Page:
It is well established that "the positions of an agency's staff do not preclude the agency from subsequently reaching its own conclusion," San Luis Obispo Mothers for Peace v. NRC, 789 F.2d 26, 34 (D.C.Cir.1986) (en banc). Therefore, the results reached by the staff in the earlier decisions are irrelevant to our analysis of the Commission's fidelity to its own precedents. See also Amor Family Broadcasting Group v. FCC, 918 F.2d 960, 962 (D.C.Cir.1990) (decisions of agency's subordinate body not binding on that agency).
Moreover, it does not even appear that the waivers granted by the staff are inconsistent with the Commission's order denying BGR a waiver. The Commission refused to waive its prompt-filing requirement for BGR because the carrier had already collected the rates that it had actually charged and because "nothing in the equities" favored granting the waiver. ICC Decision, 9 F.C.C.2d at 775. The Commission concluded that the waiver would serve "the sole purpose of allowing the trustee retroactively to file a rate higher than the one BGR charged and collected, so that the trustee can now demand that BGR's former shippers pay the trustee this new, higher 'filed' rate." Id. at 776.
Considering MacLeod's argument that adherence to the prompt-filing requirement would be inconsistent with previous staff decisions to accept tardy tariff adoptions, the Commission noted that those cases
involved ongoing carriers whose adoption [papers] were necessary to provide a filed rate structure for present, past, and future shipments. Unlike here, nothing in the record suggests that those [papers] were submitted solely to justify the extraction of higher rates for previously provided transportation by an entity lacking the authority (if and when BGR's authority was revoked) or ability to do so.
Id. at 774-75 n. 5. Assuming, with the ICC, that the staff's prior decisions were even relevant, MacLeod has not shown that the Commission erred in distinguishing them.
MacLeod contends that the staff has also waived the prompt-filing requirement in less compelling circumstances since the Commission rejected his adoption papers. For example, it appears that the Commission staff allowed a carrier retroactively to adopt a tariff some 73 months after a name change. See Adoption Notice of J.J.W. Trucking, Ltd. d/b/a Trans. Chemical NW (Issued Dec. 9, 1993; Effective October 30, 1987). It is also unclear whether these recent waiver decisions are inconsistent with the waiver policy that the Commission announced in the present case, for MacLeod makes no showing that any carrier involved in the more recent decisions had charged a rate other than the rate on file under its predecessor's name.
The subsequent decisions are irrelevant in any event. We will not reach out to examine a decision made after the one actually under review. If it is indeed true that a more recent waiver decision is inconsistent with the order under review, then perhaps that decision is unlawful. See CHM Broadcasting Partnership v. FCC, 24 F.3d 1453, 1459 (D.C.Cir.1994) (agency "need not explain inconsistencies in the resolution of subsequent cases"); see also Amor Broadcasting, 918 F.2d at 962 (it is "more appropriate for the parties to [inconsistent] later cases to contest the inconsistency, than for the present party to base its claim to inconsistency on subsequent opinions"). An agency's decision is not arbitrary or capricious merely because it is not followed in a later adjudication. See Altamont Gas Transmission Co. v. FERC, 965 F.2d 1098, 1101 (D.C.Cir.1992) (agency's "later change [in policy], even if itself invalid ... cannot retroactively invalidate a decision that was sound when made"); see also WLOS TV, Inc. v. FCC, 932 F.2d 993, 995 (D.C.Cir.1991) (agency may depart from preexisting policy in administrative adjudication if it provides "reasoned analysis indicating that prior policies and standards are being deliberately changed, not casually ignored").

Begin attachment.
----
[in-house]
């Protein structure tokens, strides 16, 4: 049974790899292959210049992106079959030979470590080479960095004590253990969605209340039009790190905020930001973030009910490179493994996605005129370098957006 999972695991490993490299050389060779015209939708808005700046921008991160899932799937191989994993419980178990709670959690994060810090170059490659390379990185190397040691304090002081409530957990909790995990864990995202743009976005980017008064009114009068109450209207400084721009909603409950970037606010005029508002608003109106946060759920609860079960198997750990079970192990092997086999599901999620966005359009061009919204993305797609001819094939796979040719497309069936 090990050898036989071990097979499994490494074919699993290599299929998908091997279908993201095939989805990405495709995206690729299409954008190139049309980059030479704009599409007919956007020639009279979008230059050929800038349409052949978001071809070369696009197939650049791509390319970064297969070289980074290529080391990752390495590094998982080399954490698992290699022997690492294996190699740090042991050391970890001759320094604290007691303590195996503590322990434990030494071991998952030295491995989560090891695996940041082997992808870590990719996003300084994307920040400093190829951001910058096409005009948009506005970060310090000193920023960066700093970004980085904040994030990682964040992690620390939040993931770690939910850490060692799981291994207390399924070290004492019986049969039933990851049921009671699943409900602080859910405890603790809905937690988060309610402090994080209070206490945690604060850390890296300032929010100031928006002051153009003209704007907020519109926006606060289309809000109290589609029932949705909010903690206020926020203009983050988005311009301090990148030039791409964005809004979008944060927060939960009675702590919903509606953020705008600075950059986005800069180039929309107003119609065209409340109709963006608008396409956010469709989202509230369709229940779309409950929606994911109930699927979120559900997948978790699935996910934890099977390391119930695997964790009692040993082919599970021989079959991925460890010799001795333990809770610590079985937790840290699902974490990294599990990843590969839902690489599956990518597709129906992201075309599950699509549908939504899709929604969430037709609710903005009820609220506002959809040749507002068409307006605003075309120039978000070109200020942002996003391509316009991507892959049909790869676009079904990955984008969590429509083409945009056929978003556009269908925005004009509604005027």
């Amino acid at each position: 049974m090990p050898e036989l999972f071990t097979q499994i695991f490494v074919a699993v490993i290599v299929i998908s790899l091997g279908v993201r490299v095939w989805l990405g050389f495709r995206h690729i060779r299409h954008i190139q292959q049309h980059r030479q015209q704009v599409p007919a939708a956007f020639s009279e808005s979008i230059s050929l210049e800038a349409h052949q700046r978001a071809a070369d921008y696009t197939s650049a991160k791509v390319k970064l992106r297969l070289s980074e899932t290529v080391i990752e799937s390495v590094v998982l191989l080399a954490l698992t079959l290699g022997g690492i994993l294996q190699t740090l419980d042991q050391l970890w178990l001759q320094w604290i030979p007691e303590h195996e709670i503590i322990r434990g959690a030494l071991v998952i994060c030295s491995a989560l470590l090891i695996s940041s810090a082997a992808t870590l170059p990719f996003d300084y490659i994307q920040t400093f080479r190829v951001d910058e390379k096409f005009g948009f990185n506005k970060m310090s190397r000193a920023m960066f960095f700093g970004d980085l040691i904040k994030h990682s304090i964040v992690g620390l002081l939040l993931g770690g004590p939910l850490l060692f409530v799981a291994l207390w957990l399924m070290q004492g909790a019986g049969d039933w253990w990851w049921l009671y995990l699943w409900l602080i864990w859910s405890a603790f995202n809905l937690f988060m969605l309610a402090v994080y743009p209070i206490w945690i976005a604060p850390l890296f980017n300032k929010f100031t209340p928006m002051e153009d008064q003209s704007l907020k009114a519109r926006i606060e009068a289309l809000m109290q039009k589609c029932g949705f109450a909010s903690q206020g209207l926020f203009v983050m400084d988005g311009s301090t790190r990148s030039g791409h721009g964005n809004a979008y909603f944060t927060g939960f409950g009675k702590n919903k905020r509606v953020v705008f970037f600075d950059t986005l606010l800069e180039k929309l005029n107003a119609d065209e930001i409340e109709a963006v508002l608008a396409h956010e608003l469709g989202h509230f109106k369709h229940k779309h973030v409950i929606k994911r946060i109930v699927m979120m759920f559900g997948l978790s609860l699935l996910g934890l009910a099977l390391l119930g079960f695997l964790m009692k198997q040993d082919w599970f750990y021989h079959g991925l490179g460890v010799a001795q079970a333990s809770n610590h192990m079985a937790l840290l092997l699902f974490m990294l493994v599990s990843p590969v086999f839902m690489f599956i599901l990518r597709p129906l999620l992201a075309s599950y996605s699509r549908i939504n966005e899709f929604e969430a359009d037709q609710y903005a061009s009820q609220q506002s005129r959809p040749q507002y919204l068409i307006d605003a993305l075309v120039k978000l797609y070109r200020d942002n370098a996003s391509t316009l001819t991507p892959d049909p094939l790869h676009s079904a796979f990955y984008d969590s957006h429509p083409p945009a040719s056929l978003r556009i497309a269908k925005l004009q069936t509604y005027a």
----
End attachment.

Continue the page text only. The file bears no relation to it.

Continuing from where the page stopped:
Apart from these phantom inconsistencies with staff decisions before and since, MacLeod argues that the Commission's action is arbitrary and capricious because it rejected his adoption papers based not upon their "lack of promptness, but because [he] is seeking the collection of undercharges." But the Commission did reject BGR's adoption papers because they were not "promptly" filed; and its interpretation of promptness to mean in effect within less than 59 months is not unreasonable. Cf. 49 C.F.R. Sec. 1312.20 (1995) (prompt-filing regulation now requires adoption papers to be filed "no ... later than 60 days" after name change).
That BGR charged a rate different from that on file under its prior name was relevant only to the Commission's denial of the requested waiver. We see no reason why the Commission, when determining whether to waive its prompt-filing requirement, should be prohibited from considering the rate actually charged. Therefore, we certainly cannot say that the Commission's explanation of its decision to deny the waiver is "so insubstantial as to render that denial an abuse of discretion." E.g., Thomas Radio Co. v. FCC, 716 F.2d at 924 (D.C.Cir.1983).
For the foregoing reasons, the order under review is